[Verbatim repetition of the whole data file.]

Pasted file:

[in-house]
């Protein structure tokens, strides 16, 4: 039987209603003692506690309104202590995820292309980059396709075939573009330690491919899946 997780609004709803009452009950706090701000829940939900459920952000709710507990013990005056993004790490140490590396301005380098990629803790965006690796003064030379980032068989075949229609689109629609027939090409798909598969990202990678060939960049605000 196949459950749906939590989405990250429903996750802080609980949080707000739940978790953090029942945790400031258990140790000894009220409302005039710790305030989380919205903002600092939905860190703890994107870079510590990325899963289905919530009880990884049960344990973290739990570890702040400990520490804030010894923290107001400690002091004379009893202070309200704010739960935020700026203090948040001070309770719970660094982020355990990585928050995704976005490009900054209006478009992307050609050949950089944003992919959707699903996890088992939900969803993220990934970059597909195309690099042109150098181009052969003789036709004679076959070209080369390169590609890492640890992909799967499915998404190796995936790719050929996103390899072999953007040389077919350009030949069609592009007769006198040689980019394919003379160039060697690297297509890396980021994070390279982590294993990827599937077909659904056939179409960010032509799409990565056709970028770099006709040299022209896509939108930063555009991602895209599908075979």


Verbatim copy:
[in-house]
């Protein structure tokens, strides 16, 4: 039987209603003692506690309104202590995820292309980059396709075939573009330690491919899946 997780609004709803009452009950706090701000829940939900459920952000709710507990013990005056993004790490140490590396301005380098990629803790965006690796003064030379980032068989075949229609689109629609027939090409798909598969990202990678060939960049605000 196949459950749906939590989405990250429903996750802080609980949080707000739940978790953090029942945790400031258990140790000894009220409302005039710790305030989380919205903002600092939905860190703890994107870079510590990325899963289905919530009880990884049960344990973290739990570890702040400990520490804030010894923290107001400690002091004379009893202070309200704010739960935020700026203090948040001070309770719970660094982020355990990585928050995704976005490009900054209006478009992307050609050949950089944003992919959707699903996890088992939900969803993220990934970059597909195309690099042109150098181009052969003789036709004679076959070209080369390169590609890492640890992909799967499915998404190796995936790719050929996103390899072999953007040389077919350009030949069609592009007769006198040689980019394919003379160039060697690297297509890396980021994070390279982590294993990827599937077909659904056939179409960010032509799409990565056709970028770099006709040299022209896509939108930063555009991602895209599908075979």